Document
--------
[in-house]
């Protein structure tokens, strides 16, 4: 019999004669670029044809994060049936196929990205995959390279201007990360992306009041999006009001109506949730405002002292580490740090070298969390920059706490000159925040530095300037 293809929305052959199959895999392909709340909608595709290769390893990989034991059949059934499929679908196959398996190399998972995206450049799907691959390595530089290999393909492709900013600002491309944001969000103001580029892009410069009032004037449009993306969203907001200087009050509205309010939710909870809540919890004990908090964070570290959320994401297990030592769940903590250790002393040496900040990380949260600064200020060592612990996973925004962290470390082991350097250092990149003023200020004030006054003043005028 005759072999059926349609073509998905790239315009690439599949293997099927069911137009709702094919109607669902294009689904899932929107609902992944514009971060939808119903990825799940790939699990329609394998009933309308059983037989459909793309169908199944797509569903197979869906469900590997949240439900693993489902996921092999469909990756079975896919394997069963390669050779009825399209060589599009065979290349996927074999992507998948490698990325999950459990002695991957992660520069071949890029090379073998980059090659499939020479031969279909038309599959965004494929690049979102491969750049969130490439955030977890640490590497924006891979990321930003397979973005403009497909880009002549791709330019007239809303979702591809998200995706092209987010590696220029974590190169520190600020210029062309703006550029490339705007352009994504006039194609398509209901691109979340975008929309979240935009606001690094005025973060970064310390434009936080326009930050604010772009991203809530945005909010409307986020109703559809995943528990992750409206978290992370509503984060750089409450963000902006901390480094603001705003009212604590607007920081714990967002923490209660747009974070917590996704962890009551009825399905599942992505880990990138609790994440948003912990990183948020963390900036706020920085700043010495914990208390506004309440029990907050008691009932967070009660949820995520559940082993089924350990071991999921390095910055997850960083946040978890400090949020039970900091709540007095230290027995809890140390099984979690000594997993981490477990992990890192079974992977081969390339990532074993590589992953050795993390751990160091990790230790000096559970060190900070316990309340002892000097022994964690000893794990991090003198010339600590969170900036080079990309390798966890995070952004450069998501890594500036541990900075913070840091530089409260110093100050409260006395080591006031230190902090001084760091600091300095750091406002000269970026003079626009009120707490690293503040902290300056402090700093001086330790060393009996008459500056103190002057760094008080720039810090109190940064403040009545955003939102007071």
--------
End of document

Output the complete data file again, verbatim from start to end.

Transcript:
[in-house]
């Protein structure tokens, strides 16, 4: 019999004669670029044809994060049936196929990205995959390279201007990360992306009041999006009001109506949730405002002292580490740090070298969390920059706490000159925040530095300037 293809929305052959199959895999392909709340909608595709290769390893990989034991059949059934499929679908196959398996190399998972995206450049799907691959390595530089290999393909492709900013600002491309944001969000103001580029892009410069009032004037449009993306969203907001200087009050509205309010939710909870809540919890004990908090964070570290959320994401297990030592769940903590250790002393040496900040990380949260600064200020060592612990996973925004962290470390082991350097250092990149003023200020004030006054003043005028 005759072999059926349609073509998905790239315009690439599949293997099927069911137009709702094919109607669902294009689904899932929107609902992944514009971060939808119903990825799940790939699990329609394998009933309308059983037989459909793309169908199944797509569903197979869906469900590997949240439900693993489902996921092999469909990756079975896919394997069963390669050779009825399209060589599009065979290349996927074999992507998948490698990325999950459990002695991957992660520069071949890029090379073998980059090659499939020479031969279909038309599959965004494929690049979102491969750049969130490439955030977890640490590497924006891979990321930003397979973005403009497909880009002549791709330019007239809303979702591809998200995706092209987010590696220029974590190169520190600020210029062309703006550029490339705007352009994504006039194609398509209901691109979340975008929309979240935009606001690094005025973060970064310390434009936080326009930050604010772009991203809530945005909010409307986020109703559809995943528990992750409206978290992370509503984060750089409450963000902006901390480094603001705003009212604590607007920081714990967002923490209660747009974070917590996704962890009551009825399905599942992505880990990138609790994440948003912990990183948020963390900036706020920085700043010495914990208390506004309440029990907050008691009932967070009660949820995520559940082993089924350990071991999921390095910055997850960083946040978890400090949020039970900091709540007095230290027995809890140390099984979690000594997993981490477990992990890192079974992977081969390339990532074993590589992953050795993390751990160091990790230790000096559970060190900070316990309340002892000097022994964690000893794990991090003198010339600590969170900036080079990309390798966890995070952004450069998501890594500036541990900075913070840091530089409260110093100050409260006395080591006031230190902090001084760091600091300095750091406002000269970026003079626009009120707490690293503040902290300056402090700093001086330790060393009996008459500056103190002057760094008080720039810090109190940064403040009545955003939102007071």